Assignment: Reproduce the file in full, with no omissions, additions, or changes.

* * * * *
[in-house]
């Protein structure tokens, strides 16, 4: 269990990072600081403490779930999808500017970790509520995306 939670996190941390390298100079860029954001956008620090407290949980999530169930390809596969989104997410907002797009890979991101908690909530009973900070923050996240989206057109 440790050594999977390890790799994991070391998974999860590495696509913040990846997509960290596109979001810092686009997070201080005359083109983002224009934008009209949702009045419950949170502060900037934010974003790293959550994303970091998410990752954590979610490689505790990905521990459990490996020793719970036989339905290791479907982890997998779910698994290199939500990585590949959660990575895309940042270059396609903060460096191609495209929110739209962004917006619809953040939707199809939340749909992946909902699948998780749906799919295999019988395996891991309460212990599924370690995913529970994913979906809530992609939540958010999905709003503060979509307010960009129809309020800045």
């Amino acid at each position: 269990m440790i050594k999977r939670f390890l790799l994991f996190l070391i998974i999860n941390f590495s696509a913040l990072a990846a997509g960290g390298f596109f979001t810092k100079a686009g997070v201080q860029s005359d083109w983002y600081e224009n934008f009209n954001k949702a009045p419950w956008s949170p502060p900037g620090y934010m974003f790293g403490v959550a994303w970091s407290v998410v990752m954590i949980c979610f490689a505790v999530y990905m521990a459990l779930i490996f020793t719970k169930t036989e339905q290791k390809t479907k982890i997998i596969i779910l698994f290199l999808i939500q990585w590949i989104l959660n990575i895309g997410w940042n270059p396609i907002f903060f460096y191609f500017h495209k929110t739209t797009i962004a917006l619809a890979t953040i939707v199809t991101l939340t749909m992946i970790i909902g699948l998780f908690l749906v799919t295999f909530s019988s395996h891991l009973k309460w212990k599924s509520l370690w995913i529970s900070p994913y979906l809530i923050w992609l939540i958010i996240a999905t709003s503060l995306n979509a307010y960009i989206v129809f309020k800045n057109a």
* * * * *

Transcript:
[in-house]
């Protein structure tokens, strides 16, 4: 269990990072600081403490779930999808500017970790509520995306 939670996190941390390298100079860029954001956008620090407290949980999530169930390809596969989104997410907002797009890979991101908690909530009973900070923050996240989206057109 440790050594999977390890790799994991070391998974999860590495696509913040990846997509960290596109979001810092686009997070201080005359083109983002224009934008009209949702009045419950949170502060900037934010974003790293959550994303970091998410990752954590979610490689505790990905521990459990490996020793719970036989339905290791479907982890997998779910698994290199939500990585590949959660990575895309940042270059396609903060460096191609495209929110739209962004917006619809953040939707199809939340749909992946909902699948998780749906799919295999019988395996891991309460212990599924370690995913529970994913979906809530992609939540958010999905709003503060979509307010960009129809309020800045």
């Amino acid at each position: 269990m440790i050594k999977r939670f390890l790799l994991f996190l070391i998974i999860n941390f590495s696509a913040l990072a990846a997509g960290g390298f596109f979001t810092k100079a686009g997070v201080q860029s005359d083109w983002y600081e224009n934008f009209n954001k949702a009045p419950w956008s949170p502060p900037g620090y934010m974003f790293g403490v959550a994303w970091s407290v998410v990752m954590i949980c979610f490689a505790v999530y990905m521990a459990l779930i490996f020793t719970k169930t036989e339905q290791k390809t479907k982890i997998i596969i779910l698994f290199l999808i939500q990585w590949i989104l959660n990575i895309g997410w940042n270059p396609i907002f903060f460096y191609f500017h495209k929110t739209t797009i962004a917006l619809a890979t953040i939707v199809t991101l939340t749909m992946i970790i909902g699948l998780f908690l749906v799919t295999f909530s019988s395996h891991l009973k309460w212990k599924s509520l370690w995913i529970s900070p994913y979906l809530i923050w992609l939540i958010i996240a999905t709003s503060l995306n979509a307010y960009i989206v129809f309020k800045n057109a």